Norma Garcia-Lopez resigned as the co-chair of the Racial Equity Committee at Fort Worth Independent School District in Texas after media reported she doxxed several parents who challenged the school system’s COVID-19 mask mandate and who spoke out against critical race theory. Garcia-Lopez posted the names, home addresses, phone numbers, employers, and work emails of those parents. One parent said Garcia-Lopez also left a profanity-laced voicemail.
Katrina Phelan, a teacher at Abraham Lincoln High School in Iowa, has been charged with three felony counts of terroristic threats. Police say Phelan wrote several anonymous notes threatening gun violence at the school. In at least one of the notes she reportedly posed as an unnamed student who had been bullied.
Wishma Rathnayake moved to Japan from Sri Lanka with a dream of teaching English. A little less than three years later, after being arrested for overstaying her visa, she died in a Japanese detention facility for illegal immigrants. An investigation found that staff had denied Rathnayake medical care over a period of several months. A director of a group that helps foreign nationals detained in Japan said he repeatedly urged officials to take her to a hospital but that his requests were denied without explanation.
Samuel Scott Jr. has sued the city of Miami and five police officers for false imprisonment and malicious prosecution. Scott’s problems began when he called to report his car had been stolen. Police spotted the vehicle and gave chase. But the driver crashed into another vehicle and escaped on foot. When cops arrived at Scott’s home, they immediately began treating him as the suspect. They arrested him and charged him with leaving the scene of an accident, false reporting of a crime, failure to carry a concealed weapons license, and possession of marijuana. The district attorney dropped all those charges.
The CIA reportedly had evidence that 10 employees or contractors committed sex crimes against children. The agency fired those employees or canceled their contracts, but only one of them faced criminal charges. BuzzFeed, which broke the story, says the CIA is apparently reluctant to prosecute employees, claiming that doing so could reveal national secrets.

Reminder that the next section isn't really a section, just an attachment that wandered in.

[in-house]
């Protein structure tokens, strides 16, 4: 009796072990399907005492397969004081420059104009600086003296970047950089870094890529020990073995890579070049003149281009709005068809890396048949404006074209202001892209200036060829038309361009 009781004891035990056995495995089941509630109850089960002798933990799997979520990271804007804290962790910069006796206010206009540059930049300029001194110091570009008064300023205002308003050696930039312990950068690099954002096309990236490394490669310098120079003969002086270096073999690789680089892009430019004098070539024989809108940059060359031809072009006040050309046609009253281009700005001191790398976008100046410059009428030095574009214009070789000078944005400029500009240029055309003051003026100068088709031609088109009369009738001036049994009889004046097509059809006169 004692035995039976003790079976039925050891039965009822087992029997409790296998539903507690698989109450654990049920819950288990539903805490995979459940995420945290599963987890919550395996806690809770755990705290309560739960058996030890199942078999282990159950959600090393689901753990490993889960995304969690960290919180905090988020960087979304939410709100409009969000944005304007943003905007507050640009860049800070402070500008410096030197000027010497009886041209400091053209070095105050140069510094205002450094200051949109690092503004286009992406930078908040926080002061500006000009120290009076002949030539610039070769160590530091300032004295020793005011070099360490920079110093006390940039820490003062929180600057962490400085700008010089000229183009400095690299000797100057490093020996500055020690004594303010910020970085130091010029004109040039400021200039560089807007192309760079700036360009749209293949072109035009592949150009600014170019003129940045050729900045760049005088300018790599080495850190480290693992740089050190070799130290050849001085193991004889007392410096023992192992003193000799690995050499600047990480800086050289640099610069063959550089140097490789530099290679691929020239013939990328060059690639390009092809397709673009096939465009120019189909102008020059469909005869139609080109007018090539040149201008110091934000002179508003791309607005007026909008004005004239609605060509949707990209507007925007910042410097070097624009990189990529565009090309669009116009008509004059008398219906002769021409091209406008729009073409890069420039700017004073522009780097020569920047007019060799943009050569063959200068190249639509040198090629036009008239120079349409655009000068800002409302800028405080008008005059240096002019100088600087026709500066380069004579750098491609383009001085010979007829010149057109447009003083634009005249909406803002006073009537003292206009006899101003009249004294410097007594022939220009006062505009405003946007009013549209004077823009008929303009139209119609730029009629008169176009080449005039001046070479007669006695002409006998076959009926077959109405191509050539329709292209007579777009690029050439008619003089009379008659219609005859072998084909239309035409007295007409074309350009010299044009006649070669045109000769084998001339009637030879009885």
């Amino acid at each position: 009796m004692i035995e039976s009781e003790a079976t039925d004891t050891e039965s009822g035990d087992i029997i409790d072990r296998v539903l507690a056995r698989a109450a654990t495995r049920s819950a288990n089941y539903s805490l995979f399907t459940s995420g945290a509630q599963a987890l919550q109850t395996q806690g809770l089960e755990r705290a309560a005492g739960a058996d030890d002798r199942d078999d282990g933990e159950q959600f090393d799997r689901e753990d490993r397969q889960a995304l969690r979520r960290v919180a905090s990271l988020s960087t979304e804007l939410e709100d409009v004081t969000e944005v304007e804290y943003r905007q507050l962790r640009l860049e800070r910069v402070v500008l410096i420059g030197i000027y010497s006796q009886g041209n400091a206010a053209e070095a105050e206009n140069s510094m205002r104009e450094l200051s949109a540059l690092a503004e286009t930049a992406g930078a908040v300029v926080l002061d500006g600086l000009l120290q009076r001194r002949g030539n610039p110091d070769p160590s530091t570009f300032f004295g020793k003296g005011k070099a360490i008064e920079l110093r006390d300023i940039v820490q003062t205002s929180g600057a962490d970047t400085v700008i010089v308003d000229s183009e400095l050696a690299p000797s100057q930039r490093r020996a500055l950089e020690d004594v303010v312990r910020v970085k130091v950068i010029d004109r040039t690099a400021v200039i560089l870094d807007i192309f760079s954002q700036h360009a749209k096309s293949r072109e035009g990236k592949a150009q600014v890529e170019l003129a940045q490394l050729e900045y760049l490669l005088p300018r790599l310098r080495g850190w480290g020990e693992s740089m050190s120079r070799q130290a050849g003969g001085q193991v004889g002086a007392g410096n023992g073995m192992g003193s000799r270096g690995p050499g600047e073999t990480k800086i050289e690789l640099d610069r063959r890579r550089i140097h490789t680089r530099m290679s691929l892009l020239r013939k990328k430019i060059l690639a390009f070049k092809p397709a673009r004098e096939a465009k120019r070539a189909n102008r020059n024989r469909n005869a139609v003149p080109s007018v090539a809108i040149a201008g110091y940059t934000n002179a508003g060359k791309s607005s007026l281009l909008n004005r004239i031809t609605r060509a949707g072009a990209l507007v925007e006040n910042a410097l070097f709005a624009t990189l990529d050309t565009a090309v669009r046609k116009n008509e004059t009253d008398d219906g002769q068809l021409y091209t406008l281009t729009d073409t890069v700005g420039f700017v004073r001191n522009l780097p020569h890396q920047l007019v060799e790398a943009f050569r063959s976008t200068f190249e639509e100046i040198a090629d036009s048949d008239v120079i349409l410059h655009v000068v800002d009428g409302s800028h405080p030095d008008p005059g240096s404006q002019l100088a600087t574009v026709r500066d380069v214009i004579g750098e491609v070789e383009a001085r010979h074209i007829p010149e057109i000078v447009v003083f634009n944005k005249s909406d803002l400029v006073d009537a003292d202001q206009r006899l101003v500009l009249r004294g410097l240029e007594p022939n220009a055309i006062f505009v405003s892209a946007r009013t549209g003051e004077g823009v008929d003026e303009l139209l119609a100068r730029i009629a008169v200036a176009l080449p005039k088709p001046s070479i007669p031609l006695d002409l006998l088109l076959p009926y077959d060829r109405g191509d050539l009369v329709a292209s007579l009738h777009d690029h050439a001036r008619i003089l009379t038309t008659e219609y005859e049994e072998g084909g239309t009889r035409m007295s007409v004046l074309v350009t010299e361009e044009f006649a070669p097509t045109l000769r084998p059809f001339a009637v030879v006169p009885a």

West Creek High School in Clarksville, Tennessee, suspended more than 50 students who took part in a TikTok video showing them raising their cellphones and pointing them like guns. A school spokeswoman said the students violated a section of the school code of conduct barring “any conduct which is disruptive, dangerous, harmful to the student or others, not otherwise specifically enumerated herein.”
Police in Kidderminster, England, have charged Darrell Meekcom with suspicion of indecent exposure and dangerous driving after he mooned a mobile van speed camera. Meekcom, who claims to be terminally ill, says it was a “bucket list” wish because he has been “caught by them a couple of times for silly speeds like 35 mph in a 30 zone and it always bugged me.” Six officers arrived at his home; when he refused to let them in, they kicked his garden gate in, tackled him to the ground, and handcuffed him.
The Pennsylvania Supreme Court has upheld a lower court ruling that the Manheim Township School District violated a student’s rights by expelling him for Snapchat messages he sent in jest after school hours. The student sent a friend two messages making fun of a third student with a penchant for wearing a T-shirt for death metal band Cannibal Corpse. Police investigated and found there was no threat. But school officials decided the messages were threatening anyway.